New York GOP Governor Nominee’s Home is the Scene of a Shooting. This intensifies the debate about crime and guns

In a campaign that has seen him repeatedly attack Democratic Gov., the shooting that left two teens injured on the property of Rep. Lee Zeldin was a worrying development. Kathy Hochul is concerned about public safety and the controversial bail reform law, which was passed more than three decades ago.

Zeldin had to use the opportunity of a random incident on Sunday afternoon outside his Long Island residence – his two 16-year-old daughters were in there, scared but uninjured – to communicate his views on an issue that crosses party lines.

Zeldin stated that it was “day after day after day,” to Fox News Monday. “And there’s a lot more parents than families are dealing with the reality that New York is experiencing rising crime. My daughters, thankfully, knew how to respond. “But, my daughters were not doing any homework. Bullets started flying all around them.”

Zeldin was an ally of former President Donald Trump. His campaign has been primarily focused on crime. Zeldin also criticized the 2019 Democratic-led legislation that created more difficulties for judges to keep certain suspects behind bars. While the law has been amended twice before, Republicans and some Democrats are pushing for greater revisions. The backlash against Zeldin is real. However, Zeldin’s abilities to turn it into a winning message are still in question. He has not been able to connect with voters in deep-blue New York. Hochul, who opposes new gun restrictions, has used this to weaken his “soft against crime” attacks.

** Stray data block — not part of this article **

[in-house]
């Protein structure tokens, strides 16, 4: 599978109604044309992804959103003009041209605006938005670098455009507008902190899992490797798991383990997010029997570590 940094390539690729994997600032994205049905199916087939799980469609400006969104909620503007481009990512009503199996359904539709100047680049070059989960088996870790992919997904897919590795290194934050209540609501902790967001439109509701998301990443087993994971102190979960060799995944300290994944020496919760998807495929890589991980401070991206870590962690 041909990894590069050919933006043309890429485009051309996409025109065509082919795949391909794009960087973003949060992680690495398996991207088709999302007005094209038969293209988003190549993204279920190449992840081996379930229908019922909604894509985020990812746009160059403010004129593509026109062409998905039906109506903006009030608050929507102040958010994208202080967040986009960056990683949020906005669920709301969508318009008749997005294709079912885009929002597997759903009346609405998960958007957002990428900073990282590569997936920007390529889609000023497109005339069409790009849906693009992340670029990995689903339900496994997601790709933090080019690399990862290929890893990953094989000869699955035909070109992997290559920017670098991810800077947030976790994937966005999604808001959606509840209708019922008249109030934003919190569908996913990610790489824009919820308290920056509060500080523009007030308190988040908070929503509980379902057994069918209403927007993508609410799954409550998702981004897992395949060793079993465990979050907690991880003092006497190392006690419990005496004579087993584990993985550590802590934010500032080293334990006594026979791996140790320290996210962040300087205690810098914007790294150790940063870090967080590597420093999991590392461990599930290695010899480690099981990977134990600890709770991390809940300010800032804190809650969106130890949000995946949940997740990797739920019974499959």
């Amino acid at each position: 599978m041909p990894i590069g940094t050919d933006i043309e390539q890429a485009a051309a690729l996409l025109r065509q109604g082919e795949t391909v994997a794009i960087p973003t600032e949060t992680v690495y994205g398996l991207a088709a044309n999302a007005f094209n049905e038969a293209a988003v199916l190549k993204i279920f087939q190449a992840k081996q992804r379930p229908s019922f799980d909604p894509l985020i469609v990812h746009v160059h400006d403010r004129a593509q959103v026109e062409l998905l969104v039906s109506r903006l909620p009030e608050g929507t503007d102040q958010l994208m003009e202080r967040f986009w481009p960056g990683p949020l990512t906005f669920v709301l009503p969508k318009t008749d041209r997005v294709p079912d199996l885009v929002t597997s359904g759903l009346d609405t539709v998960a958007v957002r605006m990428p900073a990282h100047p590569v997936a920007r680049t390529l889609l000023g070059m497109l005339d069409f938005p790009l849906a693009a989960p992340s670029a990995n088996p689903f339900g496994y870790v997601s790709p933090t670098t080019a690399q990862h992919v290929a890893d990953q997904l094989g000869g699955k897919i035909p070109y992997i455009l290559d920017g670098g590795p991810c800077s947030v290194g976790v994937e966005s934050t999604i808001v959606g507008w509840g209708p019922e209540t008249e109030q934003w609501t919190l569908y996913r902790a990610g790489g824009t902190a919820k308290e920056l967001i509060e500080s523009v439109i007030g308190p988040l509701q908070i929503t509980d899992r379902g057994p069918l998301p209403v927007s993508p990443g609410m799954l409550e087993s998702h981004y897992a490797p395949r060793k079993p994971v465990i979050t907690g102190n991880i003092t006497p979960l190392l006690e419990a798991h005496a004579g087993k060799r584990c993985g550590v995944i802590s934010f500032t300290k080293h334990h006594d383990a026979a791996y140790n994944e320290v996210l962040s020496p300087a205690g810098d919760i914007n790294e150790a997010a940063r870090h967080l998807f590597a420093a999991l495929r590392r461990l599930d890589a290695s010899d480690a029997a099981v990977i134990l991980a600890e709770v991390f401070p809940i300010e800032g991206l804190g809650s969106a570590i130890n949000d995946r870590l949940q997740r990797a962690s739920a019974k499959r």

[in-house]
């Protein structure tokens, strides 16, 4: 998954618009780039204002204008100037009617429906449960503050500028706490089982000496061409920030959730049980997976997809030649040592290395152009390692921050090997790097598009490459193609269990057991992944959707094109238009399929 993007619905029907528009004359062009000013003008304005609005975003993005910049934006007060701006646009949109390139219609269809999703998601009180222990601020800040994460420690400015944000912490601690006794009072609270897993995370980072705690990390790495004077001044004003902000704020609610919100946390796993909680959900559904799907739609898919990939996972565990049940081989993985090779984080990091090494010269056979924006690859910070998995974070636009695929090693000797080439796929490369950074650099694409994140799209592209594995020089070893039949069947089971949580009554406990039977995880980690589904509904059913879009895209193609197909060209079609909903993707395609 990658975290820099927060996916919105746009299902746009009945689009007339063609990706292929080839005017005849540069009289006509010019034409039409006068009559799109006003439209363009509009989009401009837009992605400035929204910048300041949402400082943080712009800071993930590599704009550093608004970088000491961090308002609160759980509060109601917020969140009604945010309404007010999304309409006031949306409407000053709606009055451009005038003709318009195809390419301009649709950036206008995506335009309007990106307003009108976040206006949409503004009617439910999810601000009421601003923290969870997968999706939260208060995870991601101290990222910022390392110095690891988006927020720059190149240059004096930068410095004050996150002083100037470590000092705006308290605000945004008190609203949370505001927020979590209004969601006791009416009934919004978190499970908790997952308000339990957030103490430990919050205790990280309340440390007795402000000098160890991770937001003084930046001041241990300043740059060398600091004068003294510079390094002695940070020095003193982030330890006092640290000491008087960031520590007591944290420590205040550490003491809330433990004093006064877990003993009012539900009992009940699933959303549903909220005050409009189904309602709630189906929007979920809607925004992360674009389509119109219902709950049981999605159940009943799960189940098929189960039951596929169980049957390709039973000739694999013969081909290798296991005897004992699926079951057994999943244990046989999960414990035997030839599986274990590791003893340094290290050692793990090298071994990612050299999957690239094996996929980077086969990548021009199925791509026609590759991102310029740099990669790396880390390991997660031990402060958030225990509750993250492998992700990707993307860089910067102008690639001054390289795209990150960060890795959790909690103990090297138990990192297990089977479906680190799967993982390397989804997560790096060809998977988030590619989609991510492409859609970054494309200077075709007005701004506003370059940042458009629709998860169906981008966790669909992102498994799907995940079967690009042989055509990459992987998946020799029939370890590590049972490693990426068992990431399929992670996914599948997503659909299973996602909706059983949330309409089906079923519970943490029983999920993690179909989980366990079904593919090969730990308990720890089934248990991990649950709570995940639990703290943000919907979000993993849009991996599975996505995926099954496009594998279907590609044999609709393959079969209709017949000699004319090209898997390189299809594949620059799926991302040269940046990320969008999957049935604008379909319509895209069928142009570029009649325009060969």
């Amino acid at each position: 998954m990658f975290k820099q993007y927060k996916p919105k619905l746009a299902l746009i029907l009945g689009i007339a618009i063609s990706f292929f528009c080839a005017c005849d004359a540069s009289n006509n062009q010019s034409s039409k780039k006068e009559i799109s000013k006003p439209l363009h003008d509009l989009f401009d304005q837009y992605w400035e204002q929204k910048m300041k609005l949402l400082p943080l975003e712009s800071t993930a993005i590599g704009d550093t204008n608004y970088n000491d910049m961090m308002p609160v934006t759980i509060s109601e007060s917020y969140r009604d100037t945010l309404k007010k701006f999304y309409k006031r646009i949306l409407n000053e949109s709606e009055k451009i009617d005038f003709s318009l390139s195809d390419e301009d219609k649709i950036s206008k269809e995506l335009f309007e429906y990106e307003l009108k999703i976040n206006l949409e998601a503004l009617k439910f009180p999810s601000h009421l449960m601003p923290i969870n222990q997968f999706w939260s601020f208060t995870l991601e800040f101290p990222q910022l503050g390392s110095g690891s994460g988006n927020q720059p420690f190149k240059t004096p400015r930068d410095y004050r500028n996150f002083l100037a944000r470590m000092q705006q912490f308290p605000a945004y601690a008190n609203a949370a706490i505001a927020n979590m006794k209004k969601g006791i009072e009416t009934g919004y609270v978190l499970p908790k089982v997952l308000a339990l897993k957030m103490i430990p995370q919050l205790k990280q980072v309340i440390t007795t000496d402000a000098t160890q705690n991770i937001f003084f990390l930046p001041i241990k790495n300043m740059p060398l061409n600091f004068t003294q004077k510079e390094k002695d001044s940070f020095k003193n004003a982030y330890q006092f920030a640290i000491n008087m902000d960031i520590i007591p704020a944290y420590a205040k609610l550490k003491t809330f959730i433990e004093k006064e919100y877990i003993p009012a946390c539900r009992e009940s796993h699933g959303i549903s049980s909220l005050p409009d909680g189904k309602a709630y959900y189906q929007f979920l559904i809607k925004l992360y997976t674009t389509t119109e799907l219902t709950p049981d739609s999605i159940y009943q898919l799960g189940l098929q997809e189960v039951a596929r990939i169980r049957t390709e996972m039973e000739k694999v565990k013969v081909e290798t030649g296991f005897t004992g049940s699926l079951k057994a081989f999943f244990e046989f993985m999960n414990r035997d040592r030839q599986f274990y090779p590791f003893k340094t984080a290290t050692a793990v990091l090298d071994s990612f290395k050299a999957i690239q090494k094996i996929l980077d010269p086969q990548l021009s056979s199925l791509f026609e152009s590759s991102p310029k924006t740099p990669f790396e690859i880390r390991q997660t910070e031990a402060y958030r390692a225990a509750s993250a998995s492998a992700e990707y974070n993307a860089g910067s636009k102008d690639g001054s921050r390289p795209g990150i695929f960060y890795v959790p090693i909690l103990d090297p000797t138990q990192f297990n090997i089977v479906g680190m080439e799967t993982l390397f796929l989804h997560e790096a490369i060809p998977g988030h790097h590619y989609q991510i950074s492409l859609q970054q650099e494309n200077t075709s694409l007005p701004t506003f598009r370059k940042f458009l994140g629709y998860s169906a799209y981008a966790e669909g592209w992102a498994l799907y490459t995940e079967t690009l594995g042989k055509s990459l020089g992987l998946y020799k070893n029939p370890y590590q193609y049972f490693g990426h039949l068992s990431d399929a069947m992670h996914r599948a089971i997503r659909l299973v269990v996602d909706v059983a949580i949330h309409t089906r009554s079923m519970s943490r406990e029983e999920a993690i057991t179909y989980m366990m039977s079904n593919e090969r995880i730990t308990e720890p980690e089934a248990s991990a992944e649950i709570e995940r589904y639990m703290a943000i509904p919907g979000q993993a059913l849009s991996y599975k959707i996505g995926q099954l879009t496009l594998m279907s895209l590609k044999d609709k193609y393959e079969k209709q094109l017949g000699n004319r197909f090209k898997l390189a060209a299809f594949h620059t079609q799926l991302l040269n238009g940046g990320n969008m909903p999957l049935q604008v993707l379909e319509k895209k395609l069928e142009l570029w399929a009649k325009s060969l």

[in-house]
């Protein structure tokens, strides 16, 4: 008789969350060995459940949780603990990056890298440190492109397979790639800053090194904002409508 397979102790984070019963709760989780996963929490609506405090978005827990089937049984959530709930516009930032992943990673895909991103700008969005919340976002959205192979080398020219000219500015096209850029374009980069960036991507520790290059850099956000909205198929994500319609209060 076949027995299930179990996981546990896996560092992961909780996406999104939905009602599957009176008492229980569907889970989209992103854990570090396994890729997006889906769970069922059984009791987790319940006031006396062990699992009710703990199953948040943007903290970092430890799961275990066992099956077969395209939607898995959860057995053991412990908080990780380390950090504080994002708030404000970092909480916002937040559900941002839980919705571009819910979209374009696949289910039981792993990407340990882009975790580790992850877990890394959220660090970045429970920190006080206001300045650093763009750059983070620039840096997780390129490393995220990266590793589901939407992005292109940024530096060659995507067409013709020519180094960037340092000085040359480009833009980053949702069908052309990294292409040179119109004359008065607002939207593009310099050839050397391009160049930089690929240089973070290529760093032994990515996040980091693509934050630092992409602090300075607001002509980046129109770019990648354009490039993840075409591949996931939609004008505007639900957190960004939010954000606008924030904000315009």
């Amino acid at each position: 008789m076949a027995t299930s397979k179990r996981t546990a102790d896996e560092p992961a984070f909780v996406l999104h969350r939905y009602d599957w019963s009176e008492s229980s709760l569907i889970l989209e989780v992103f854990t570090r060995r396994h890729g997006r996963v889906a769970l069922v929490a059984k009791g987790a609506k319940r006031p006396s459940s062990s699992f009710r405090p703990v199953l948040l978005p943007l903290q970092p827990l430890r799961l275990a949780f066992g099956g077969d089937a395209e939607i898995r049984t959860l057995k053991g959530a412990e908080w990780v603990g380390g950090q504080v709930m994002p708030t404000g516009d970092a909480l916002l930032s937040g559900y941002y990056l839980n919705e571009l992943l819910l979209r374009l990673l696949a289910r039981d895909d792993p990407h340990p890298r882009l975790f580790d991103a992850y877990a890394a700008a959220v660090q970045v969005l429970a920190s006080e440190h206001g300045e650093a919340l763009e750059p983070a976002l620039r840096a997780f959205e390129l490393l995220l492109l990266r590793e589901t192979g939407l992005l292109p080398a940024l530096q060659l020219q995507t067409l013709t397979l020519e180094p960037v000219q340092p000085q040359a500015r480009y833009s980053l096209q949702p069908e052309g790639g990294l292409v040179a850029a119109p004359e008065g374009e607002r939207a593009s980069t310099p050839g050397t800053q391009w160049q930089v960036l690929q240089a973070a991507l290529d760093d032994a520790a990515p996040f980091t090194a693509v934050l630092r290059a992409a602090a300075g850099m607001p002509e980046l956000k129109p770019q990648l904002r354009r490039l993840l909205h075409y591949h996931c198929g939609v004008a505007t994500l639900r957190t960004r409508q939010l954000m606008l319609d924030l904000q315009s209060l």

Zeldin entered general elections at a clear disadvantage. New York’s Democrats are twice as numerous as the Republicans. This is despite their party having suffered many defeats in recent years. Governor George Pataki won the last GOP win in a state election in 2002. George Pataki won his third term as governor. Hochul, who was elected to the office as an interim after replacing the disgraced former governor, is considered nominally to be an incumbent. Andrew Cuomo resigned last January amid a scandal of sexual harassment. Hochul, however, is now a nominal incumbent.

Zeldin has used familiar GOP attacks on Hochul regarding the economy, and inflation, but like many Republicans across the country, he sees an opportunity in the criminal justice field. After Zeldin entered into the GOP primary, he won two New York City district attorney races. A Republican also re-elected the incumbent Democratic executive in Nassau County. The Republican messaging in these races was heavily influenced by the backlash to bail reform.

Zeldin has followed this path. Some critics think Zeldin is following that route too closely. To win an upset, a candidate must perform in the suburbs and upstate. It also requires a substantial dent in New York City’s blue wall.

Hochul for her part has concentrated her attacks against Zeldin on Trump’s ties to them and his opposition to abortion rights. (Zeldin stated that he will not seek to amend the state law guaranteeing access. Hochul referred to the legislative amendments when Hochul was pressed about bail reform laws.